Common error 1:
When we first start thinking about risk, it is quite natural to want to convert the impact of a risk to a single number. For example, we might consider that there is a 20% chance of losing a contract, which would result in a loss of income of $100,000. Put together, a person might reason that to be a risk of some $20,000 (ie 20% * $100,000). This $20,000 figure is known as the "Expected Value" of the variable, i.e. one of several measures of the location of the distribution (For a dataset, the mean is the arithmetic average of all values. For a probability distribution, the mean is the sum of all possible values weighted by their probability). It is the probability weighted average of all possible outcomes. So, the two outcomes are $100,000 with 20% probability and $0 with 80% probability:
Mean risk (expected value) = 0.2*$100,000 + 0.8*$0 = 20,000
Figure 1 shows the probability distribution for this risk and the position of the expected value.
Figure 1: Distribution for risk with 20% probability and $100,000 impact.
Calculating the expected values of risks might also seem a reasonable and simple method to compare risks. For example, in the following table, risks A to J are ranked in descending order of expected cost:
Impact if occurs $000
Expected impact $000
Total expected impact
If a loss of $500,000 or more would ruin your company, you may well rank the risks differently: risks C, D, I and, to a lesser extent, J pose a survival threat on your company. Note also that you may value risk C as no more severe than risk D because if either of them occur your company has gone bust.
On the other hand, if risk A occurs, giving you a loss of $400k, you are precariously close to ruin: it would just take any of the risks except F and H to occur (unless they both occurred) and you've gone bust.
Looking at the sum of the expected values gives you no appreciation of how close you are to ruin. How would you calculate the probability of ruin? The model solution can be found at Probability of Ruin. Figure 2 plots the distribution of possible outcomes for this set of risks.
Figure 2: Probability distribution of total impact from risks A to J
The links to the Probability of Ruin software specific models are provided here:
Why calculating the expected value is wrong
From a risk analysis point of view, by representing the impact of a risk by its expected value we have removed the uncertainty (i.e. we can't see the breadth of different outcomes), which is a fundamental reason for doing risk analysis in the first place. That said, you might think that people running Monte Carlo simulations would be more attuned to describing risks with distributions rather than single values but this is nonetheless one of the most common errors.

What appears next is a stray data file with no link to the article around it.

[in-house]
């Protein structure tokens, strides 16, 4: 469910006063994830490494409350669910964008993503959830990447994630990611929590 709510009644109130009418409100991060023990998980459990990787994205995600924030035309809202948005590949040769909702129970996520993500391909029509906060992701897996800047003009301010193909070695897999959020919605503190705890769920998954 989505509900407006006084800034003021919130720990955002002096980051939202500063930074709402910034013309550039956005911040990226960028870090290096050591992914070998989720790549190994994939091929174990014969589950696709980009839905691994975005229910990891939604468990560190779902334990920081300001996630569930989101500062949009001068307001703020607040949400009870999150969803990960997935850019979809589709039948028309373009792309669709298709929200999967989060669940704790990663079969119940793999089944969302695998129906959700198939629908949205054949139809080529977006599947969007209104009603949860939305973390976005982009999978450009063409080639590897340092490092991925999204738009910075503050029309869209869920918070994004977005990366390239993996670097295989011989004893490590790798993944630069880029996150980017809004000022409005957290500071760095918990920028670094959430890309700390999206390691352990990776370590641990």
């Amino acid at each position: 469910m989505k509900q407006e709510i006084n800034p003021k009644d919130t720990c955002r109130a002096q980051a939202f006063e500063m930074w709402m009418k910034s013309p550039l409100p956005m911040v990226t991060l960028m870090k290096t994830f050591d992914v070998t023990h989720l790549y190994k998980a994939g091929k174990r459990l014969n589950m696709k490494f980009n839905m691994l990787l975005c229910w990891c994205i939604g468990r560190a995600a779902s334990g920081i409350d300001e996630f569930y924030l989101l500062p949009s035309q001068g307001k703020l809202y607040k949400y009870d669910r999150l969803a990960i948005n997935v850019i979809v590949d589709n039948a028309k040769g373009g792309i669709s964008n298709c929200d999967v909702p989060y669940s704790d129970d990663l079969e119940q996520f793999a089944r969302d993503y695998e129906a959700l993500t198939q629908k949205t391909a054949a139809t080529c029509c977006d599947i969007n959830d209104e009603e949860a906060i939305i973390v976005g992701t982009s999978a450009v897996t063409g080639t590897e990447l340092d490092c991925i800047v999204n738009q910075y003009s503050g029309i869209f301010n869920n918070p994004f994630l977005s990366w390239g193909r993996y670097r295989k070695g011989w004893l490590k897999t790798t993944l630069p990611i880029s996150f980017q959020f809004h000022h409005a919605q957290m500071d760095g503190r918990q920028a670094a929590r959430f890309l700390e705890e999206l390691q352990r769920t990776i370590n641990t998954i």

Another, slightly more disguised example of the same error is when the impact is uncertain. For example, let's imagine that there will be an election this year and that two parties are running: the Socialist Democrats Party and the Democratic Socialists Party. The SDP are currently in power and have vowed to keep the corporate tax rate at 17% if they win the election. Political analysts reckon they have about a 65% chance of staying in power. The DSP promise to lower the corporate tax rate by one to four percent, most probably 3%. We might choose to express next year's corporate tax rate as:
Rate = 0.35*PERT(13%,14%,16%) + 0.65*17%
Checking the formula by simulating, we'd get a probability distribution which could give us some comfort that we've assigned uncertainty properly to this parameter. However, a correct model would have drawn a value of 17% with probability 0.65 and a random value from the PERT distribution with probability 0.35. How could you construct that model? The model Simulating a Variable Risk is an example. The correct model would have considerably greater spread: the two results are compared in Figure 3.
Figure 3: Comparison of correct and incorrect modeling
of corporate tax rate for the SDP/DSP example.
The links to the Simulating a Variable Risk software specific models are provided here: